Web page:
Anatomy of Uvea by Parthopratim Dutta Majumder
Uvea is the middle vascular coat of eye ball. From anterior to posterior, the uvea or uveal tract can be divided into three parts- Iris, Ciliary body and choroid. The name “uvea” has originated from Latin word grape. Why a grape? If the stem is removed from a grape, the hole looks like the pupil and the grape the eyeball.
Iris is the anterior most part of the uveal tract. It is a thin and circular structure which forms a diaphragm like structure in front of the crystalline lens. The word “iris” has originated from a Greek word. In Greek mythology the iris is the name of Greek goddess of rainbow.
The diaphragm formed by iris contains a central aperture known as pupil. The location of the pupil is not exactly central, its little nasal to the center. The pupil determines the amount of light entering the eye. The normal size of pupillary aperture is 3-4 mm. Details on pupil will be discussed in chapter "Pupil".
Iris is attached to the middle of anterior surface of ciliary body. The iris divides the space in front of the lens into anterior chamber and posterior chamber.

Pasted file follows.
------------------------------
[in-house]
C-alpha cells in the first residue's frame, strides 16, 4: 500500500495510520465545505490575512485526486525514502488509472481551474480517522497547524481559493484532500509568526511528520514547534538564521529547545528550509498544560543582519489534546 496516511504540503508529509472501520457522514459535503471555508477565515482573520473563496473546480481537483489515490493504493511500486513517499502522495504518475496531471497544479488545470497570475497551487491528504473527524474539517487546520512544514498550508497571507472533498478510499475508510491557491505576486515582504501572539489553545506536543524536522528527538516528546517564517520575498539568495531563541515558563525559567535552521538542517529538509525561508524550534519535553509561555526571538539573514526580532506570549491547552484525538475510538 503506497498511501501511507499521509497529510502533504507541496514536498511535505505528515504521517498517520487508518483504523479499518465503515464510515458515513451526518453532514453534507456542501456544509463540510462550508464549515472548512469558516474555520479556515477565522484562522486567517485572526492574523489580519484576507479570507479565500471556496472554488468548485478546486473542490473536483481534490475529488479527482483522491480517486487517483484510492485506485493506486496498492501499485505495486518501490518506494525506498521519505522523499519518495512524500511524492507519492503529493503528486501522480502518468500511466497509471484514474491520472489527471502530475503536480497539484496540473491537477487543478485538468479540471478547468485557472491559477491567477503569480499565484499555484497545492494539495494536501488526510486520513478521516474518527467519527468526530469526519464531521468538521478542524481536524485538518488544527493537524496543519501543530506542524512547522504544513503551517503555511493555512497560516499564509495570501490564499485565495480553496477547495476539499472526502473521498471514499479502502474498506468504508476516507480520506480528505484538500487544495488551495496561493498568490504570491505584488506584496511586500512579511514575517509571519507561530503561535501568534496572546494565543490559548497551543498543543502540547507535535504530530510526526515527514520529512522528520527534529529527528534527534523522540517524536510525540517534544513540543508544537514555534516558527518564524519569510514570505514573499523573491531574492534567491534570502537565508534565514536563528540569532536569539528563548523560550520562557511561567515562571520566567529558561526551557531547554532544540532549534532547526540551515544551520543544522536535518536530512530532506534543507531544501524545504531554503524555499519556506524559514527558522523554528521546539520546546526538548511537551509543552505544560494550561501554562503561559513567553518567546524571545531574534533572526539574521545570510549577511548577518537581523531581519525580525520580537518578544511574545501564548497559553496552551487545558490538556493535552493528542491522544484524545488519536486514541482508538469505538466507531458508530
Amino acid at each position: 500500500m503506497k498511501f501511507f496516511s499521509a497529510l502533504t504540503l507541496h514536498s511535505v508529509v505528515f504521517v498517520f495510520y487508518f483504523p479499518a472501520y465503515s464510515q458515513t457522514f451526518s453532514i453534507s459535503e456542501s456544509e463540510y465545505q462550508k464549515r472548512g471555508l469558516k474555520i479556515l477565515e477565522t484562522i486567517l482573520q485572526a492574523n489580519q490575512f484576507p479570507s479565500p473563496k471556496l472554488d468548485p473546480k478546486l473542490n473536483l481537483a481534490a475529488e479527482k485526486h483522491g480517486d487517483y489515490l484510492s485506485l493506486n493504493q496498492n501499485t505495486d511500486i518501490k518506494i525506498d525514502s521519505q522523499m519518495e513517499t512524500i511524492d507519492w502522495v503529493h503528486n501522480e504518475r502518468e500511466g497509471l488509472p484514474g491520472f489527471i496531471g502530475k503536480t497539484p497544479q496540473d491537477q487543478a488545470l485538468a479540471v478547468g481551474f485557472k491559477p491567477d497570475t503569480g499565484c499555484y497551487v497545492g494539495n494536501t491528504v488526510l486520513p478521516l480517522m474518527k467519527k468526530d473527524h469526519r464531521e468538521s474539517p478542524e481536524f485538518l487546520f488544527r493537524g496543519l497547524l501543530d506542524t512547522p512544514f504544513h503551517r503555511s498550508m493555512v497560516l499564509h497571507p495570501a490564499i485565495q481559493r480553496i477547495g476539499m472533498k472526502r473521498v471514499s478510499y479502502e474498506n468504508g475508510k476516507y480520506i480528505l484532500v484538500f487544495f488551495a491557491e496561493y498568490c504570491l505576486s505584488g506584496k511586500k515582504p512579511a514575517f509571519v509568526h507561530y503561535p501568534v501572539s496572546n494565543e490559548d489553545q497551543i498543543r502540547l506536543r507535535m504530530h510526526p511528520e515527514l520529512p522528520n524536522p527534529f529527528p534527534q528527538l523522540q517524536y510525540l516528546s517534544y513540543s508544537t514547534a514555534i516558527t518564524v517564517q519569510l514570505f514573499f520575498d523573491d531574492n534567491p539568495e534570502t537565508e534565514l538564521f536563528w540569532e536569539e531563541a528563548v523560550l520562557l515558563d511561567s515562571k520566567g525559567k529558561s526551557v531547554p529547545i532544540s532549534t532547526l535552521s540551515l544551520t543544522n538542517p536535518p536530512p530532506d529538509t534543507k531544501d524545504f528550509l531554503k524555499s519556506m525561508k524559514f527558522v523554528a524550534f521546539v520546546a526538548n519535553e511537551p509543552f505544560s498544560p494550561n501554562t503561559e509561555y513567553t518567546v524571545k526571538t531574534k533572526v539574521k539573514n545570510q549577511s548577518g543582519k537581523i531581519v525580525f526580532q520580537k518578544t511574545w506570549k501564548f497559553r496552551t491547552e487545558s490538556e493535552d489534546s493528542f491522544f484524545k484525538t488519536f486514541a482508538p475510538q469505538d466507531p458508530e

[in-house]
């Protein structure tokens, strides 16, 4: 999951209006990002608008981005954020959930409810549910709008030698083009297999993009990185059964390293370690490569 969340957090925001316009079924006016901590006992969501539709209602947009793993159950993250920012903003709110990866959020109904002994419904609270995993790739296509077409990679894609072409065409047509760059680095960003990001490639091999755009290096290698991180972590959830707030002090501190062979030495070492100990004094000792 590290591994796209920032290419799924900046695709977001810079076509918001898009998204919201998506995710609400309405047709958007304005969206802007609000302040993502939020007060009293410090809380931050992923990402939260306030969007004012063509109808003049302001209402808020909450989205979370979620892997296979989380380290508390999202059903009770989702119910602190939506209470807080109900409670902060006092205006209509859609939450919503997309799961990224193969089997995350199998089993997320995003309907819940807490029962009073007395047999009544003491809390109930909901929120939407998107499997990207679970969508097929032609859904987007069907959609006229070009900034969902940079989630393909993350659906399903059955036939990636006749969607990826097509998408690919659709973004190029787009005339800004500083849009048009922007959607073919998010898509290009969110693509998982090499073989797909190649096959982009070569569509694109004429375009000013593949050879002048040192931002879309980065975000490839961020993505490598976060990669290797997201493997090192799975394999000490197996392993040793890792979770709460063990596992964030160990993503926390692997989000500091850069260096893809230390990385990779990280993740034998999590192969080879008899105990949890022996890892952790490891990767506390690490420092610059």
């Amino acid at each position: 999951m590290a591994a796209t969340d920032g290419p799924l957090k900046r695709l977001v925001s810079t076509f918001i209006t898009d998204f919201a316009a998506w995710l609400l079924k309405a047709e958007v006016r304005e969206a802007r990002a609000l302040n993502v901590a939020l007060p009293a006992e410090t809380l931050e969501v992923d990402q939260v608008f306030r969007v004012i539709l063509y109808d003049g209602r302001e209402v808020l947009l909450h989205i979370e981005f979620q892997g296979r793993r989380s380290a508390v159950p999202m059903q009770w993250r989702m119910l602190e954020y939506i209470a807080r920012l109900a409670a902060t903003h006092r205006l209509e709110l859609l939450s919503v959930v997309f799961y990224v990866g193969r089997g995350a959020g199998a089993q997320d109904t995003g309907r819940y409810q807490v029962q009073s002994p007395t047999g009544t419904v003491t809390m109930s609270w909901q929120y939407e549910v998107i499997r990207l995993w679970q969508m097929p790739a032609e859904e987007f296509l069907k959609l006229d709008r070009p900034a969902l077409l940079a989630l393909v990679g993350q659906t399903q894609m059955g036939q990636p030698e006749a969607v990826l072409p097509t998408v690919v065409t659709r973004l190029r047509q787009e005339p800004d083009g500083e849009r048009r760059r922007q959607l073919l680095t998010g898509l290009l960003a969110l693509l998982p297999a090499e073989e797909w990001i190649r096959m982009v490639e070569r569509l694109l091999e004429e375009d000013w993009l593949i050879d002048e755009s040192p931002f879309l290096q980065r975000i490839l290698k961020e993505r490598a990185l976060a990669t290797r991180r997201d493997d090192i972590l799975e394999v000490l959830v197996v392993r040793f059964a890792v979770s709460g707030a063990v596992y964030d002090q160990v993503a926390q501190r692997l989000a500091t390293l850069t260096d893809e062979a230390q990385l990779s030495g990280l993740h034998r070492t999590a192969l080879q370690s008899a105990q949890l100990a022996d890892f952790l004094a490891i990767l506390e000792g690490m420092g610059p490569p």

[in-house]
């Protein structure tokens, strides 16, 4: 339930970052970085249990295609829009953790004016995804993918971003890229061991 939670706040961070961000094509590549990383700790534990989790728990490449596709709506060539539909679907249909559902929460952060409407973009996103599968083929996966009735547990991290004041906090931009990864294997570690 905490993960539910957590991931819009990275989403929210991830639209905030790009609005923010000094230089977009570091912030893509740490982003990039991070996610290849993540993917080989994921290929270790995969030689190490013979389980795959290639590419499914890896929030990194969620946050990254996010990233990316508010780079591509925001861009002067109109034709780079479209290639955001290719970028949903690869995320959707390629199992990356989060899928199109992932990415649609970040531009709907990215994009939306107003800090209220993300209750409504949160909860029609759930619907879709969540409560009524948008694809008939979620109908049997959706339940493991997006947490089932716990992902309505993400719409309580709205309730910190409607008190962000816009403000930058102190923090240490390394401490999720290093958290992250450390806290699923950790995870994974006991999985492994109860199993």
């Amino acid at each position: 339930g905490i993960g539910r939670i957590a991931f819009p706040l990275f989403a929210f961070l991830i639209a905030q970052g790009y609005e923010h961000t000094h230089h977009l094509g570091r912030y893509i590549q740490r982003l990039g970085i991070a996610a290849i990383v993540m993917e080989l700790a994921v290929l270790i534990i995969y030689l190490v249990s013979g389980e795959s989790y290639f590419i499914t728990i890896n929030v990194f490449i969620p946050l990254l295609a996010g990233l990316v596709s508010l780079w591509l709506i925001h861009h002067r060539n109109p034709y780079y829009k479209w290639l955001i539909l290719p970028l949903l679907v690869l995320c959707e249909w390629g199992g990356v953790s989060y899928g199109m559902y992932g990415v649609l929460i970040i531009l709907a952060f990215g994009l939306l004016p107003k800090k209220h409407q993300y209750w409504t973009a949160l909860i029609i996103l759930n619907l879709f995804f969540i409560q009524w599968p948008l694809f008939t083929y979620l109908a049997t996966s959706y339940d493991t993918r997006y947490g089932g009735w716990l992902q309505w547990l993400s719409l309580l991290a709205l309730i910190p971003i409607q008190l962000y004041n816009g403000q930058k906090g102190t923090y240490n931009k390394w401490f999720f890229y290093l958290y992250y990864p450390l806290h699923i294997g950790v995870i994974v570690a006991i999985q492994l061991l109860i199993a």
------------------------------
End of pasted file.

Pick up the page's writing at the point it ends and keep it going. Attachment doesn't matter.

Topography of IRIS: Average diameter of the iris is 10 to 11 mm. It is thickest at collarette, which is located approximately 1.5 mm from the pupillary margin and thinnest at iris root, the part of iris which joins with the ciliary body. The thickness of iris root is approximately 0.5 mm.
During blunt trauma, damage to iris occurs most commonly at the iris root, where the iris rips away from the ciliary body
Anterior surface of the iris is divided into a pupillary zone and a ciliary zone by a circular ridge, located 1.5 mm away from pupillary margin, called collarette (also known as iris frill).
Collarette is the site of foetal pupillary membrane attachment.
Pupillary Zone: Pupillary zone extends from pupillary margin to collarette. Pupillary zone is relatively flat. Pupillary margin is marked by a dark border, known as pupillary ruff. Pupillary ruff is the anterior termination of the pigmented layer, which lines the posterior surface of iris.
Ciliary Zone: Ciliary zone of iris extends from collarette to iris root. There are some depressions or pit arranged in rows present in this area known as crypts. Crypts are found in two locations. Those present near collarette are relatively larger and known as Fuchs’s crypt and few are seen in periphery of the iris.
In laser iridotomy, the opening is created in areas of iris crypts, as it requires less amount of energy in these thinnest areas of iris thickness.
Posterior surface of Iris: Posterior surface of the iris is much more uniform.Posterior surface of the iris is darker than the anterior surface and shows numerous radial contraction folds. However circular folds are also seen.